September 13, 2014 - Bishop Kurt Burnette of the Byzantine Catholic Eparchy of Passaic has asked Bishop Slattery to inform the people of the Diocese of Tulsa of the upcoming beatification of an American nun, Sister Miriam Teresa Demjanovich. Bishop Slattery would like everyone to read her brief biography below and pray for her cause for canonization.
MIRACLE IN NEW JERSEY
"I WAS BLIND BUT NOW I SEE"
Is there anyone more afraid than a mother who is afraid for her child? When unusual symptoms start to appear, and a mother makes the decision to approach a physician, she hopes to be told that the problem is transitory, or is easily cured. She tries not to show fear to her child, but in the back of her mind is a silent terror of the unknown.
In 1963, a mother in northern New Jersey began to observe in her son Michael behaviors which concerned her. A healthy eight year old, he began walking into trees, and even crashed his bike into a tree, He walked into a moving car. His mother described his escalating symptoms as "bizarre.” Eventually, he broke his front teeth in an accident, refused to play ball with his older brother, and the other children nicknamed him "butter fingers". His central vision was degenerating. She took her son to an ophthalmologist who observed black pigment in the area of the macula. As the black areas increased, he was diagnosed with bilateral macular degeneration and declared legally blind in 1963. The physician who declared him legally blind told the parents that eventually the entire macula would be blackened and the boy would be totally blind. The silent terror of a mother was made flesh.
At this point in the illness, a little known Ruthenian nun from our own Byzantine Catholic Church entered the story. Sister Miriam Teresa Demjanovich was baptized and chrismated at our parish in Bayonne, New Jersey at the beginning of the twentieth century 1901. As she herself said, "The real beginning of my life, the life of the spirit, occurred five days after my birth according to the flesh. I was baptized and confirmed in the Greek rite on the thirty first of March, a Sunday, truly a day of resurrection."
After high school, she went to college and earned a Bachelor degree in literature at College of St. Elizabeth, Convent Station, New Jersey. At this point in history, a small percentage of people went to college, and even fewer women earned a Baccalaureate degree. This highly intelligent woman then went on to dedicate her life completely to God by entering the Sisters of Charity in 1925, one of the communities founded by Saint Elizabeth Ann Seton. Sister Miriam Teresa died on May 8, 1927 at the age of 26. Although she was allowed to take her final vows just before she died, she never changed rites and died a Ruthenian Greek Catholic. The people close to her suspected that she was a saint and a mystic, a special intimate friend of Our Lord. During her short time as a religious, she wrote a series of spiritual conferences that were presented without her name on them. Her authorship was revealed after her death, and, after their publication in 1928, they quickly became a bestseller in the American church.
Now you may be wondering how a Ruthenian Byzantine Catholic nun who died 40 years earlier might be involved in the blindness of a young boy in the 1960's. The Roman Catholic Bishop of Paterson, New Jersey proposed Sister Miriam Teresa for canonization in 1945, and the sisters at Michael's school were promoting devotion to her. When she heard the news of Michael's blindness, his third grade teacher Sister Mary Augustine gave Michael a leaflet on Sister Miriam Teresa and a piece of her hair, that is, a first class relic. The mother recalled when he gave her the leaflet and relic that she had a feeling that everything would be OK.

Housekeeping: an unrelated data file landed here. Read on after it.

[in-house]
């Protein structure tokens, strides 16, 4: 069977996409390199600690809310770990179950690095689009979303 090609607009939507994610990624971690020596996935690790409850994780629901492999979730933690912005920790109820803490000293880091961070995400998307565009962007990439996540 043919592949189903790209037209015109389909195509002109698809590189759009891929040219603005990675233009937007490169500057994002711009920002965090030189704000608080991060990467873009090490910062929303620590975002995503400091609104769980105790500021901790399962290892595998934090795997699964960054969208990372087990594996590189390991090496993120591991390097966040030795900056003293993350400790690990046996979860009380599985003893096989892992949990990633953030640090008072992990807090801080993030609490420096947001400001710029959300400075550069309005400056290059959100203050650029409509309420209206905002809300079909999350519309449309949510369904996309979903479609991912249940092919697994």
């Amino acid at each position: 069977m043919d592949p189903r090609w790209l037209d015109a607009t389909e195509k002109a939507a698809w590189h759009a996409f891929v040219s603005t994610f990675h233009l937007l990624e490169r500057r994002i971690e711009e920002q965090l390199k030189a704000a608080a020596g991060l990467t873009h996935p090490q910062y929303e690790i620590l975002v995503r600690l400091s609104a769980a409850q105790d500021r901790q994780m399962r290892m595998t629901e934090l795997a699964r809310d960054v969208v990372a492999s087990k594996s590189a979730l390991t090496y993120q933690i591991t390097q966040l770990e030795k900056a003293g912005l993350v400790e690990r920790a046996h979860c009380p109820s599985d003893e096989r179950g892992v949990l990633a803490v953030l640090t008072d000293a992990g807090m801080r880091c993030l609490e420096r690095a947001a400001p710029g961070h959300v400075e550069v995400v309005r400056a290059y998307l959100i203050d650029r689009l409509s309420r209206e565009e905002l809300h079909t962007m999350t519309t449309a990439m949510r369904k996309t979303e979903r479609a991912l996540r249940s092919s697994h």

Michael 's family moved to southern New Jersey about a month after the last visit to a physician and two weeks later Michael was taken to Wills Eye Hospital in Philadelphia. The examination showed this eyesight was normal, and he recalls that he could ride his bike again when they moved. There was no doubt. It was a miracle-just like the one we read in St. John's Gospel a few weeks ago. Several doctors agreed that he was blind from macular degeneration, and four ophthalmologists testified that there was no known case of a cure such as this. As the George Gershwin song says, "The age of miracles had not passed."
The authorities in Rome acknowledge that the return of Michael's eyesight is a miracle unexplained by any natural phenomenon and worked by God through the intercession of his handmaid Sister Miriam Teresa Demjanovich. On Saturday, October 4, 2014 at 9:30 in the morning, her Beatification will be solemnized at the Cathedral of the Sacred Heart in Newark, New Jersey. If you read the dates carefully, once again you may be puzzled by the timing. Why did it take fifty years after the miracle to beatify her? The answer is this. The miracle was carefully studied and documented at the time - it was then misfiled! The file was rediscovered in 1998, thirty years later. It seems that Sister Miriam Teresa was just as self-effacing after her death as she was during her life. She wanted her writings to point us toward God, not toward herself.
When John heard in prison of the works of the Messiah, he sent his disciples to him with this question, 'Are you the one who is to come, or should we look for another?' Jesus said to them in reply, 'Go and tell John what you hear and see: the blind regain their sight, the lame walk, lepers are cleansed, the deaf, hear, the dead are raised, and the poor have the good news preached to them. And blessed is the one who takes no offense in me." Matthew 11:2-6